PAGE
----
I always aim for the 9:00am Mass (shhh - don't tell God that it's partly to get it over with. I'm pretty certain he doesn't think that's a particularly good reason to choose a Mass time). But I don't necessarily always make it up and out that early on a Sunday morning, particularly if I've fallen asleep on the couch watching an old movie the night before.
As a result I'm a bit of a wanderer, and so I see "regulars" from all three Sunday Masses, depending upon which one I manage to make it to.
This past Sunday I saw a women who, last time I saw her, was pregnant. Yesterday she had a baby carrier in her hands. Her third little girl was nestled in the carrier.
The odd thing is that my first thought was, "Oh - oh, so the baby came home". Or something along those lines.
My FIRST reaction. Good God.
My second was to marvel at how fast time flies when you're spinning away on your little hamster wheel going absolutely nowhere. But with great determination and fortitude. Blah ha.
As I was marveling at the speed with which time seems to be passing, I noticed another family that I used to see regularly when I was pregnant with Thomas. I sat in the same section they did back then - a section I hardly ever go to now. It's where people with children tend to congregate. There's something about the space that seems to lend itself to carriers and strollers and toddlers. But not to me, now.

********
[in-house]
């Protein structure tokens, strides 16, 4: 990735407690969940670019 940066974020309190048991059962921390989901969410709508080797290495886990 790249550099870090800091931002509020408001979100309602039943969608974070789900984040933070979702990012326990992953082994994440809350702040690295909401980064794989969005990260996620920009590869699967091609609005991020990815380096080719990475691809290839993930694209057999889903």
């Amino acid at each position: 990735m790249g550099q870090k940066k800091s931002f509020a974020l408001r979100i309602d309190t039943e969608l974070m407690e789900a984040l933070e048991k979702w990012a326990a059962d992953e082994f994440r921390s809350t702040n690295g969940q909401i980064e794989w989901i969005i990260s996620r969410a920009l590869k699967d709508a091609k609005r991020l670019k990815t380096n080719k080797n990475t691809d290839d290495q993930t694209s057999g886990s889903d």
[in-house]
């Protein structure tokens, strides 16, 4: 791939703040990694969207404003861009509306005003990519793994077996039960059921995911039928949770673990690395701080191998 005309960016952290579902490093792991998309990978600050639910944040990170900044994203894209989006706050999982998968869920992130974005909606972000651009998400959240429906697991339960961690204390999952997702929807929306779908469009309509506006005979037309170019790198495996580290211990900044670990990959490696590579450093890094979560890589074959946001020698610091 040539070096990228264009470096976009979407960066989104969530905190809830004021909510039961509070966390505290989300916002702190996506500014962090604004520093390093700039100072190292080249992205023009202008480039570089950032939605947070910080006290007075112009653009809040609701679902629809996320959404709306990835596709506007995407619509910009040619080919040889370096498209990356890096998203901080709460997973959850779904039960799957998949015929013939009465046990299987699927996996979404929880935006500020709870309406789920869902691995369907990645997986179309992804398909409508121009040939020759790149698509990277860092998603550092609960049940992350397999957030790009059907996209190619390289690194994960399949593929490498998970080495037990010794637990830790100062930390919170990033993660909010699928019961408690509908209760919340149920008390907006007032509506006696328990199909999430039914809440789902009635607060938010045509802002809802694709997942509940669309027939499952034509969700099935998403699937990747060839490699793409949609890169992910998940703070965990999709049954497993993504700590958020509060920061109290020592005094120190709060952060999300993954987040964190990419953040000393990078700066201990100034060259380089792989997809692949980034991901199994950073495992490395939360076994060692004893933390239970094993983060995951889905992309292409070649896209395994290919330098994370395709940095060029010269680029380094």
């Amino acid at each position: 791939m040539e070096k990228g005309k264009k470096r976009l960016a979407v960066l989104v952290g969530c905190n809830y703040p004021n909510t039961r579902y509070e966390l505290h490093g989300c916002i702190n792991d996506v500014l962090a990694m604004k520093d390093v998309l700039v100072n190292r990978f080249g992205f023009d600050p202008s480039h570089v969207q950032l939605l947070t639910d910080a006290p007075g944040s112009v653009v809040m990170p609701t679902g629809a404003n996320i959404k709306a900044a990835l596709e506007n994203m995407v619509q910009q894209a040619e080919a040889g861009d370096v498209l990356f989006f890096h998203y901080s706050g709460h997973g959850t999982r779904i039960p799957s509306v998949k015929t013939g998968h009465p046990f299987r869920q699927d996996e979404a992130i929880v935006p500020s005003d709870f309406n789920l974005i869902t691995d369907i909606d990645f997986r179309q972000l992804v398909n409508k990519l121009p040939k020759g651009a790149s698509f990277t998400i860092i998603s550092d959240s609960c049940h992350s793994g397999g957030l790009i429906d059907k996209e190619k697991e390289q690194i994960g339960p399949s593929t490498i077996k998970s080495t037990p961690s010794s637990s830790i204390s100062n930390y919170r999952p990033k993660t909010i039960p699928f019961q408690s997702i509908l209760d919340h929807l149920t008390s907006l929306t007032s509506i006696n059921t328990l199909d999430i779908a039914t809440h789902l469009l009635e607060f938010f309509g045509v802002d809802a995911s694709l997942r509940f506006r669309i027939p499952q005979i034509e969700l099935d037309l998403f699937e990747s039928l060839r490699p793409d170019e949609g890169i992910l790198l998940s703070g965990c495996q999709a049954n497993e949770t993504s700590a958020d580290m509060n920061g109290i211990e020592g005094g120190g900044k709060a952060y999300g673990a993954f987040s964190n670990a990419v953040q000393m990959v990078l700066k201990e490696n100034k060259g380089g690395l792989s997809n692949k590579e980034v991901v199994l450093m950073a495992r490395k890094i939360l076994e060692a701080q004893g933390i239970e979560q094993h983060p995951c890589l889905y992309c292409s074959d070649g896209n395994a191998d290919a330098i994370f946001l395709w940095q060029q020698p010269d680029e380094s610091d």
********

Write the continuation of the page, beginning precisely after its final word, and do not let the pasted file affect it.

Anyway, this family have two girls and a boy. Their last child, a girl, was born around the same time as Thomas. Maybe a little after. I can't remember anymore.
When I saw them yesterday, I was stunned. I don't see them very often, but I know I've seen them during the past three years. I'm sure of it. But there they were - not the same family at all. The oldest is now a proper young lady, the toddler is a great big boy and the baby? A real little girl.
This beautiful family, sprouting up before my eyes. And mine hasn't changed a bit. Not one single bit, at least not that anyone looking at me would ever know.
It was odd, the feeling I had seeing that family; like time has forgotten me. Forgotten both My Beloved and me.
It's a strange, strange thing to be surrounded by friends and family - and strangers - with growing children. It's painful in some ways, of course, but it's also oddly frightening. Like I want to run along beside them screaming, "Don't forget me!" or juggle pythons and broken glass so they'll notice me.
I'm ashamed to admit that sometimes now I forget that I was a mother. That I am a mother.
I never forget my children. Ever. But I have trouble remembering that I'm a mother. I see them with their growing families and baby carriers and big round tummies.
And that's just not who I am.
I'm a shadow.